Soorin Shin is a visual artist & designer, working in 3D printing, new media and installation art. We are extremely excited to introduce her as the first Maker In Residence to exhibit at Material Source Studio Scotland.
Prior to obtaining a Bachelor of Fine Arts (Hons) from the Glasgow School of Art in 2020, she studied design at the Design Academy Eindhoven and media design at the Dongduk Women's University, South Korea. Now based in Glasgow, Soorin founded Wobbly Digital in 2021, a 3D printing & digital studio bringing art and design together in one place.
Fusing organic form with a contemporary tech twist, Wobbly Digital takes inspiration from raw elements such as intertwining roots, spiky horns and smooth pebbles. Opposing the cold and sharp edged-digital stereotype, Soorin’s works embrace their curvy, voluptuous and wonky bodies, exploring the ambiguous border between the digital and the physical worlds, and interrogating the relationship between technology and nature.
Wobbly Digital is also driven by an eco-feminist motivation, which has seen the progressive introduction of more recycled plastic materials into the work. Through her practice, Soorin seeks to encourage the creative field to become a more environmentally conscious space, one 3D printed product or artwork at a time. Find out more about Soorin's unique practice below. And visit us on Glasgow’s West George Street to see the exhibit for yourself.
How did you get started in design?
"For me, it’s a difficult question because I have been an artist and a designer at the same time, and I cannot draw a line between where it started, and which one came first or later. What I can answer quite confidently, though, is why design attracts me. I believe design is a visual nourishment in daily life that is meant to be used, touched and physically experienced. Also the idea of creating products entertains my creativity - there is a shared understanding in society as to how a product is supposed to be handled. For instance, a chair is to sit on, a mirror is used to look at ourselves in, and a vase is to hold flowers."
Can you briefly explain your making process?
"I make sketches whenever new ideas or shapes come to my mind. Later I re-visit them and transfer into 3D modelling software. When I am doing so, I try to create something that makes me feel happy, playful and joyful, which ends up in wonky organic form.
"When the 3D model is ready, I start the process to bring this digital creature to life! Going through my 3D printing filaments, I decide on the textures and colours of the final piece. After generating a 3D printing file, I hit the start button and the magic happens. Of course there will be post production labour in due course but let’s not talk about that as it takes away the magic!"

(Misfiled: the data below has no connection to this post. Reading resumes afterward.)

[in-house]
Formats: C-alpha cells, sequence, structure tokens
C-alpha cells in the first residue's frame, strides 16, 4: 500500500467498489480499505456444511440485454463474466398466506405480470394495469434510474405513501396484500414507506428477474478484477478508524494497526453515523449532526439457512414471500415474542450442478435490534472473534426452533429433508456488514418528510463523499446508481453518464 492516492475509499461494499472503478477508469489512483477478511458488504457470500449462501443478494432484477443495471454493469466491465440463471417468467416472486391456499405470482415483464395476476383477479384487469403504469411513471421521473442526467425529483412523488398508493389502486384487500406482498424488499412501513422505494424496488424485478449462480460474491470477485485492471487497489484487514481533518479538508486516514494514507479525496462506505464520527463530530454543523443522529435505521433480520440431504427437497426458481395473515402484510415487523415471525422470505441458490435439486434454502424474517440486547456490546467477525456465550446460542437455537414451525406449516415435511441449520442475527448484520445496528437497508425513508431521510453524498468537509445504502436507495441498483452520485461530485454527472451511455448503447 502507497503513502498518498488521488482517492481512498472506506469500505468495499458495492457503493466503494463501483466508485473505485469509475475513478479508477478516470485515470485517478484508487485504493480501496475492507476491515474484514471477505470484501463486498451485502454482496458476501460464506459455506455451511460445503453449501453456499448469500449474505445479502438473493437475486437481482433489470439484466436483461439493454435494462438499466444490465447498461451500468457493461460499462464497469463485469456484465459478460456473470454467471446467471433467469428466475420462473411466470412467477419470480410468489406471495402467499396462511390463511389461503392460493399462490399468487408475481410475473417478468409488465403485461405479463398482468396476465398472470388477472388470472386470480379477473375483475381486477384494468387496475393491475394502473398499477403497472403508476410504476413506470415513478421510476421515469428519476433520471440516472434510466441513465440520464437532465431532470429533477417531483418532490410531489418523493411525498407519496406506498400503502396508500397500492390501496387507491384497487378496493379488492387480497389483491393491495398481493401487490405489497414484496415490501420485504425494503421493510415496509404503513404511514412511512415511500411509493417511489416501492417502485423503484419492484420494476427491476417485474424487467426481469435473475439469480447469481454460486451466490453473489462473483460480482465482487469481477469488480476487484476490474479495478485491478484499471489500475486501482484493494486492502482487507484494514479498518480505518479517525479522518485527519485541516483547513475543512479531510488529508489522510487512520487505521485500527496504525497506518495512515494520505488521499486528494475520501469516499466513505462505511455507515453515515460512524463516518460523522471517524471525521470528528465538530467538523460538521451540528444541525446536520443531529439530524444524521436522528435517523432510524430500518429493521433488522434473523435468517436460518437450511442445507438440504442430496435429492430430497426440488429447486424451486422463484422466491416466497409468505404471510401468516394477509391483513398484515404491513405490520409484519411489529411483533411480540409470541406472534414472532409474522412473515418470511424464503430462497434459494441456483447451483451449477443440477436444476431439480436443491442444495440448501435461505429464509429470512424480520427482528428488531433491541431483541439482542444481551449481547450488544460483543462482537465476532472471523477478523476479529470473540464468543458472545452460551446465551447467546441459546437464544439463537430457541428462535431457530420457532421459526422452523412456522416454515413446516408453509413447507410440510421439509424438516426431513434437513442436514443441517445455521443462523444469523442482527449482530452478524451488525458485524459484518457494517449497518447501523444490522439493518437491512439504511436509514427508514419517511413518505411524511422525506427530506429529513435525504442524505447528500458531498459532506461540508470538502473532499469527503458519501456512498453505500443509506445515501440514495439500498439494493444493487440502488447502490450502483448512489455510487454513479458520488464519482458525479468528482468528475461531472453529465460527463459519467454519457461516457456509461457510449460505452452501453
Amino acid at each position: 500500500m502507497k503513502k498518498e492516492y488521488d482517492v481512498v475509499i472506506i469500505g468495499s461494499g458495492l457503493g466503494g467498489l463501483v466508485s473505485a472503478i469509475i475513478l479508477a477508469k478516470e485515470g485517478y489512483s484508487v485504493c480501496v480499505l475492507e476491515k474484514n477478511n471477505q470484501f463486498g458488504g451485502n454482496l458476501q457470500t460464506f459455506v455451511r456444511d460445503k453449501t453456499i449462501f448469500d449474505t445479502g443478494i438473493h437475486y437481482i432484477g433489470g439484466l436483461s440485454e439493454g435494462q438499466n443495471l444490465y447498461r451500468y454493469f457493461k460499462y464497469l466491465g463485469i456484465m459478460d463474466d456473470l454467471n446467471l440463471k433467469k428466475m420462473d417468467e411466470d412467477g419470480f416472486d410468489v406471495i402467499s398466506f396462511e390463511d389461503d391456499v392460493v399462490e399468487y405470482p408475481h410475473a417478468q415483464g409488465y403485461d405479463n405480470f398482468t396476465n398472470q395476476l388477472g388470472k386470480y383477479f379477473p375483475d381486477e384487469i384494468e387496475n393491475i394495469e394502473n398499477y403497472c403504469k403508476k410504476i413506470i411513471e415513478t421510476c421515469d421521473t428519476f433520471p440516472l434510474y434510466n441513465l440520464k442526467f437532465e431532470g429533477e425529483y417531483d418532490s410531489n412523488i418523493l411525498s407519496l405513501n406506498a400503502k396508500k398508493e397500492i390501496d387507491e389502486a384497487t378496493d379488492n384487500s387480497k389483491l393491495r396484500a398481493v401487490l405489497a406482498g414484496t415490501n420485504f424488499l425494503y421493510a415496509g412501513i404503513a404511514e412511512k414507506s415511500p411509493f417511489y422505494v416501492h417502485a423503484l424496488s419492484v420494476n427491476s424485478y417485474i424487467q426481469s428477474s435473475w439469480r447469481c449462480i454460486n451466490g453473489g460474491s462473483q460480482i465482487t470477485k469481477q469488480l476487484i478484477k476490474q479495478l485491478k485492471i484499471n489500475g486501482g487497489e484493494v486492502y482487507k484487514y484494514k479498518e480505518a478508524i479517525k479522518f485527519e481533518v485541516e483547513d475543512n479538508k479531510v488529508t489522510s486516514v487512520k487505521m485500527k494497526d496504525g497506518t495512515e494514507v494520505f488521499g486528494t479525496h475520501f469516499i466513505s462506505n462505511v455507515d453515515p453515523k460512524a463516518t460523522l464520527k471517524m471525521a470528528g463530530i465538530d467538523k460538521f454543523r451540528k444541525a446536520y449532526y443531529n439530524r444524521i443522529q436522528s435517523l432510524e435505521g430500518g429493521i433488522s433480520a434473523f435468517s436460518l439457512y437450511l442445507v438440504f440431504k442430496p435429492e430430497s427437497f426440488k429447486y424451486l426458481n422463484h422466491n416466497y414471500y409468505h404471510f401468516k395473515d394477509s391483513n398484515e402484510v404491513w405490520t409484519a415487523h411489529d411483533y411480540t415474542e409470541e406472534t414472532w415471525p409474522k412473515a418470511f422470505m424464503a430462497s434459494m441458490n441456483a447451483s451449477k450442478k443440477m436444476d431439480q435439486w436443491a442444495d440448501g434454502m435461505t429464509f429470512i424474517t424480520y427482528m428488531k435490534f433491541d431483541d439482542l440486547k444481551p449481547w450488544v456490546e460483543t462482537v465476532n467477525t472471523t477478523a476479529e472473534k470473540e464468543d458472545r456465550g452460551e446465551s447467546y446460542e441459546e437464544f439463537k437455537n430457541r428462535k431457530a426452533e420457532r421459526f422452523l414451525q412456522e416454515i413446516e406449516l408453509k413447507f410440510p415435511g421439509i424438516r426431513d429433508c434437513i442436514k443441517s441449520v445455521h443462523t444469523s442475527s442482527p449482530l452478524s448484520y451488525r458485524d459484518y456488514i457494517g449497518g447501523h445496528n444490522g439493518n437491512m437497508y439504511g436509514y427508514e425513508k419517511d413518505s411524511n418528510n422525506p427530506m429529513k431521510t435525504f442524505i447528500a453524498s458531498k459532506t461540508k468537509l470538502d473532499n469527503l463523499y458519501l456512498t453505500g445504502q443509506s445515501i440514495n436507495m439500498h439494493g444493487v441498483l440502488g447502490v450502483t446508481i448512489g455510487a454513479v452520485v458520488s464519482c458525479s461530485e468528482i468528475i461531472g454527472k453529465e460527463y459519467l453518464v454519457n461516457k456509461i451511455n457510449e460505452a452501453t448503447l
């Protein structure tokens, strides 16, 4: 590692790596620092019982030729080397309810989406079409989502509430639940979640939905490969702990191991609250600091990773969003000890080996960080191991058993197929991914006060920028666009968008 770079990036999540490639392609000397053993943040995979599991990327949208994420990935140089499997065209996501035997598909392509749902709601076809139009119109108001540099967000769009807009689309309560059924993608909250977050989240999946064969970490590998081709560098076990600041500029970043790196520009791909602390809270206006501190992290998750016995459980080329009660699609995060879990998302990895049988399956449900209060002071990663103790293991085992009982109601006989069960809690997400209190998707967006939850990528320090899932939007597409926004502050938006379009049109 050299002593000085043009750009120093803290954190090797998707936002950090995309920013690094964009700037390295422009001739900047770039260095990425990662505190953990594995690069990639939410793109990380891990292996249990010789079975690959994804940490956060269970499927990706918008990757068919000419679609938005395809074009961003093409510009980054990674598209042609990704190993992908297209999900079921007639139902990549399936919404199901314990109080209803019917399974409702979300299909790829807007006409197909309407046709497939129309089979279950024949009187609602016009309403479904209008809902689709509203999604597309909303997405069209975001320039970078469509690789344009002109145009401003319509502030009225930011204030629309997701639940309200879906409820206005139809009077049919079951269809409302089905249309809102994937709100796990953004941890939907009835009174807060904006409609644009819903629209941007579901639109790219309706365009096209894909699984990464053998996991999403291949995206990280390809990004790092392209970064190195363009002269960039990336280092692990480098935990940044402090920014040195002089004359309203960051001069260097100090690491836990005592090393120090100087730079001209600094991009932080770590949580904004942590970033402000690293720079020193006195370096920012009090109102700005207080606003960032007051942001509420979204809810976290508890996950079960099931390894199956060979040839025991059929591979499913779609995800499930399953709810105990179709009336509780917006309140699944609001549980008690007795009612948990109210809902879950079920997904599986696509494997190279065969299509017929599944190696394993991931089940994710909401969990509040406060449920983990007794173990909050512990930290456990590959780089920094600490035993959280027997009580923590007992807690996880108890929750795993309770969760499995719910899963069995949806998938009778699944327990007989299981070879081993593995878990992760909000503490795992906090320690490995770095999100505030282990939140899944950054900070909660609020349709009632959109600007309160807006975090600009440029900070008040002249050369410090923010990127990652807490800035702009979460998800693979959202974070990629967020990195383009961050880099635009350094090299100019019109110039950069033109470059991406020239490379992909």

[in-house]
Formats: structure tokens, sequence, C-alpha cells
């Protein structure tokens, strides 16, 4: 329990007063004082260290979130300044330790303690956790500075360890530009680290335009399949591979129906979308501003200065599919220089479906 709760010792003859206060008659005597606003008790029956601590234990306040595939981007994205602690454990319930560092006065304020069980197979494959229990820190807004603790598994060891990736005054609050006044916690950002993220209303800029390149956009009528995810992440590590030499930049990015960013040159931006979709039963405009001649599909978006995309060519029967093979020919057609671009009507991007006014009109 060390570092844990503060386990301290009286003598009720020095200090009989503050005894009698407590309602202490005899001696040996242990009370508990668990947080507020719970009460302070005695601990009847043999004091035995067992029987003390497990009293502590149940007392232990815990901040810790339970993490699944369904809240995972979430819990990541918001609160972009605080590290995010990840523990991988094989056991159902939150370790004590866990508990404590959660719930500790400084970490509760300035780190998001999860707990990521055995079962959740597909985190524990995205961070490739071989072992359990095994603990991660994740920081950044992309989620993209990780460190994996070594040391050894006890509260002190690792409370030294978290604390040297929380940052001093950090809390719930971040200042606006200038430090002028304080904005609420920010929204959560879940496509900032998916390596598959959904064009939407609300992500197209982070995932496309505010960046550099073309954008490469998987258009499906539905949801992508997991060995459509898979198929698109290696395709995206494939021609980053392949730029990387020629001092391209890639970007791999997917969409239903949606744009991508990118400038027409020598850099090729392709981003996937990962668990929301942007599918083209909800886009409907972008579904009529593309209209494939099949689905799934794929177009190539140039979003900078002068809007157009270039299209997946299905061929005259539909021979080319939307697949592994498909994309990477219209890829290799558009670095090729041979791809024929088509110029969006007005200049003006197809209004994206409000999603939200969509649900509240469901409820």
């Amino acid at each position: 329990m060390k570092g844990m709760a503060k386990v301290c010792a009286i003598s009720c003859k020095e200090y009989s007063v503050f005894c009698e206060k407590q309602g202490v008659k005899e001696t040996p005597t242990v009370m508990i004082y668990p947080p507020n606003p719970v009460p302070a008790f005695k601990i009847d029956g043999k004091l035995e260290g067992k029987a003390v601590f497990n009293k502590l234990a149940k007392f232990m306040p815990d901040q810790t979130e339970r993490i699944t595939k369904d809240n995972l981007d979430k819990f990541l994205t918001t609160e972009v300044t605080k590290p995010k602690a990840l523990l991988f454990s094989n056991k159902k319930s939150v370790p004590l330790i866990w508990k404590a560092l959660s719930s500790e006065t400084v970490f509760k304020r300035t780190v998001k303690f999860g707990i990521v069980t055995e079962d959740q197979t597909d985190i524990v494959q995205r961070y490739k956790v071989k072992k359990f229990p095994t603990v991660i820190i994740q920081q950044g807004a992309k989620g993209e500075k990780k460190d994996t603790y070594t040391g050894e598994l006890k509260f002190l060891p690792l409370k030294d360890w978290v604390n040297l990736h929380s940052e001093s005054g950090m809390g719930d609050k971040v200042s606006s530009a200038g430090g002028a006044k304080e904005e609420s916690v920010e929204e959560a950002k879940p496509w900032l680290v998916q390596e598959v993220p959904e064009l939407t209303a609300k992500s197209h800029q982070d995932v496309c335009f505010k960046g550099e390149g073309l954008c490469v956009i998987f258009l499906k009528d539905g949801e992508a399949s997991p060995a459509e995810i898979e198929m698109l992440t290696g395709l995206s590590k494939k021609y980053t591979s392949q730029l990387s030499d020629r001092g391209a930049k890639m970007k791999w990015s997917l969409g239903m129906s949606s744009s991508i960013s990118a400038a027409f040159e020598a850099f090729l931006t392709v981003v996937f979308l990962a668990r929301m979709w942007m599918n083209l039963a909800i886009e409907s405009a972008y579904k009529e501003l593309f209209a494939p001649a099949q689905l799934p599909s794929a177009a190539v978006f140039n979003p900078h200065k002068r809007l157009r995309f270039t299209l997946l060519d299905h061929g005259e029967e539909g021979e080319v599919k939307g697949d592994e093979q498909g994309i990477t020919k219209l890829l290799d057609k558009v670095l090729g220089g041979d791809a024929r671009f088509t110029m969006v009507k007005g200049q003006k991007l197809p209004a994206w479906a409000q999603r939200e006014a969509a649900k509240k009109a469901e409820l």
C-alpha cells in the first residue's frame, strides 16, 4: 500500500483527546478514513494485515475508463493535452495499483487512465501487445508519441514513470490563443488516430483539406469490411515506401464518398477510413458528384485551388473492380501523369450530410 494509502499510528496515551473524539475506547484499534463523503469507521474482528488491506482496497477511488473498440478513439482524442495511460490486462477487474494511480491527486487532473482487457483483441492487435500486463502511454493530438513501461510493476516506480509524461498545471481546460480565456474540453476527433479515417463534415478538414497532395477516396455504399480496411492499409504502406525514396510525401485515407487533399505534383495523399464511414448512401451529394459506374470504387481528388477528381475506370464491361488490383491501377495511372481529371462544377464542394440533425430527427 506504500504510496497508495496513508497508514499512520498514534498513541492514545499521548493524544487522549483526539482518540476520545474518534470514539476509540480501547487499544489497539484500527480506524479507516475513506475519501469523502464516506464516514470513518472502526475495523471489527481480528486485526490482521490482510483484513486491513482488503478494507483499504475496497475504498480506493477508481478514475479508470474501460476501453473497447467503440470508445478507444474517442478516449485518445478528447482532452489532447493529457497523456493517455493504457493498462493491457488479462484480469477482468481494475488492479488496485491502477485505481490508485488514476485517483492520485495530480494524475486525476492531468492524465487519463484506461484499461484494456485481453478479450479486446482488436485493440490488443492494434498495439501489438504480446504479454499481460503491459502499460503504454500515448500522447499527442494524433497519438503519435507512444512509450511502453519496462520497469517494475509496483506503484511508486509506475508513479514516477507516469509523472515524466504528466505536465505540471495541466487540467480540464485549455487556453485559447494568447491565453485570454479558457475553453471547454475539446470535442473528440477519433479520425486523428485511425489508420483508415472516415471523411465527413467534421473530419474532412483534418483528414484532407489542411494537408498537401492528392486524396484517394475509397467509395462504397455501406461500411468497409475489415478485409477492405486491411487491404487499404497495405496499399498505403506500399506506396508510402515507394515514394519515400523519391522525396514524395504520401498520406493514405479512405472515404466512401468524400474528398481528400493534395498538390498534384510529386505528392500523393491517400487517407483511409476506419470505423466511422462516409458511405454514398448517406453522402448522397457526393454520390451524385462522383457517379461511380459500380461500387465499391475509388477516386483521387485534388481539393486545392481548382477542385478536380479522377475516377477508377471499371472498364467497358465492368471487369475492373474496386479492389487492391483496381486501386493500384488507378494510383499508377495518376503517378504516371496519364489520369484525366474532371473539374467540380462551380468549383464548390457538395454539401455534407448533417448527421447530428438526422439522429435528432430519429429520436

How important is material research and sourcing to your end product?
"Since I am deeply involved in material research to find the most sustainable materials for my work, material research and sourcing is fundamental to my practice. Driven by my eco-feminist motivation, I have progressively introduced more recycled plastic materials. All my products and artworks are made of plant-based bioplastics and/or recycled plastics. The sculptures that I am showing as Maker in Residence, ‘Mountains’ and ‘the Moon and the Toad’ from ‘Irworobongdo Project’ are completely made of recycled plastics alongside a few others. I encourage the creative field to become a more environmentally conscious space, one 3D printed product or artwork at a time."
How would you describe Glasgow’s creative scene?
"I think Glasgow’s creative scene is very open-minded. Considering that my 3D printing practice is still very new compared to other long standing practices, the reaction I get is one of genuinely curiosity, with people open to this new experiment. Testament to Glasgow, this doesn't just extend to the creative scene - I have found that people in Glasgow are very encouraging and unbiased to creativity!"
What does it mean to be the first maker in residence at our Scotland Studio?
"I feel great and grateful! I think it’s amazing that Material Source found me, an early career emerging designer/artist and provided me with a space to present my work to a wider public. I think that shows Material Source’s pioneering and unprejudiced approach to the creative field and new materiality. And as I answered in the previous question, I believe this ethos goes really well with Glasgow’s creative scene."
What are you working on next?
"My next exhibition will be at The Grit and The Glamour by Bard, a shop and gallery in Leith, Edinburgh this November. I will be showing new wall-mounted pieces using my Norigae shapes. It will be contemporary sculptures inspired by Korean traditional women’s accessory, Norigae, presented in a somewhat organic form through digital process.
"I am currently part of the designer’s development programme spearheaded by Local Heroes where I will investigate the idea of ‘accidentally functional art’ developing a series of lightings. I will be experimenting with translucent recycled plastic 3D printing materials to form light shades as well as introducing another material to my design practice, crafted metal. Eventually, based on this experience, I want to mix more materials such as wood, fabric and ceramics with my 3D printed work, exploring the materiality within my creative practice."
To see Soorin's work in-situ, pop into our Glasgow Studio.